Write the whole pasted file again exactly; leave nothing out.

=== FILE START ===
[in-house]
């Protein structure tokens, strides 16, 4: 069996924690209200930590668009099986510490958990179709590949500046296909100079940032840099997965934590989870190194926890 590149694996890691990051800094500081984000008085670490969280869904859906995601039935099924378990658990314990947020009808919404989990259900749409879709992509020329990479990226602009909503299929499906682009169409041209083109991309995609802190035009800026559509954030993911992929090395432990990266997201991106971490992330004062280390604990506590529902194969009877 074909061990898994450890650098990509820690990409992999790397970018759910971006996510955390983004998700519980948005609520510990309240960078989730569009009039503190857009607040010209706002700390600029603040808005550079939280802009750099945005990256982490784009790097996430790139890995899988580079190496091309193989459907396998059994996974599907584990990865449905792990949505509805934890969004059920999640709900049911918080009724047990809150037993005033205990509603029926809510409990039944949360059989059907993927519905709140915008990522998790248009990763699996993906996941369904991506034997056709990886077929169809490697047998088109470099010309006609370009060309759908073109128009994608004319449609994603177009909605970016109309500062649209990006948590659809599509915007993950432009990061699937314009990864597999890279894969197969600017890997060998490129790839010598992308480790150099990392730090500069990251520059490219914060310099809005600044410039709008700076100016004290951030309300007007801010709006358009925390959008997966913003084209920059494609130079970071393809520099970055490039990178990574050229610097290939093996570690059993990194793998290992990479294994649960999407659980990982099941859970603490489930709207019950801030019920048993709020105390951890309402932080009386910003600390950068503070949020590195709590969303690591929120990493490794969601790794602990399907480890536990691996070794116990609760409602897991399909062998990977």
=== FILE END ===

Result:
[in-house]
């Protein structure tokens, strides 16, 4: 069996924690209200930590668009099986510490958990179709590949500046296909100079940032840099997965934590989870190194926890 590149694996890691990051800094500081984000008085670490969280869904859906995601039935099924378990658990314990947020009808919404989990259900749409879709992509020329990479990226602009909503299929499906682009169409041209083109991309995609802190035009800026559509954030993911992929090395432990990266997201991106971490992330004062280390604990506590529902194969009877 074909061990898994450890650098990509820690990409992999790397970018759910971006996510955390983004998700519980948005609520510990309240960078989730569009009039503190857009607040010209706002700390600029603040808005550079939280802009750099945005990256982490784009790097996430790139890995899988580079190496091309193989459907396998059994996974599907584990990865449905792990949505509805934890969004059920999640709900049911918080009724047990809150037993005033205990509603029926809510409990039944949360059989059907993927519905709140915008990522998790248009990763699996993906996941369904991506034997056709990886077929169809490697047998088109470099010309006609370009060309759908073109128009994608004319449609994603177009909605970016109309500062649209990006948590659809599509915007993950432009990061699937314009990864597999890279894969197969600017890997060998490129790839010598992308480790150099990392730090500069990251520059490219914060310099809005600044410039709008700076100016004290951030309300007007801010709006358009925390959008997966913003084209920059494609130079970071393809520099970055490039990178990574050229610097290939093996570690059993990194793998290992990479294994649960999407659980990982099941859970603490489930709207019950801030019920048993709020105390951890309402932080009386910003600390950068503070949020590195709590969303690591929120990493490794969601790794602990399907480890536990691996070794116990609760409602897991399909062998990977």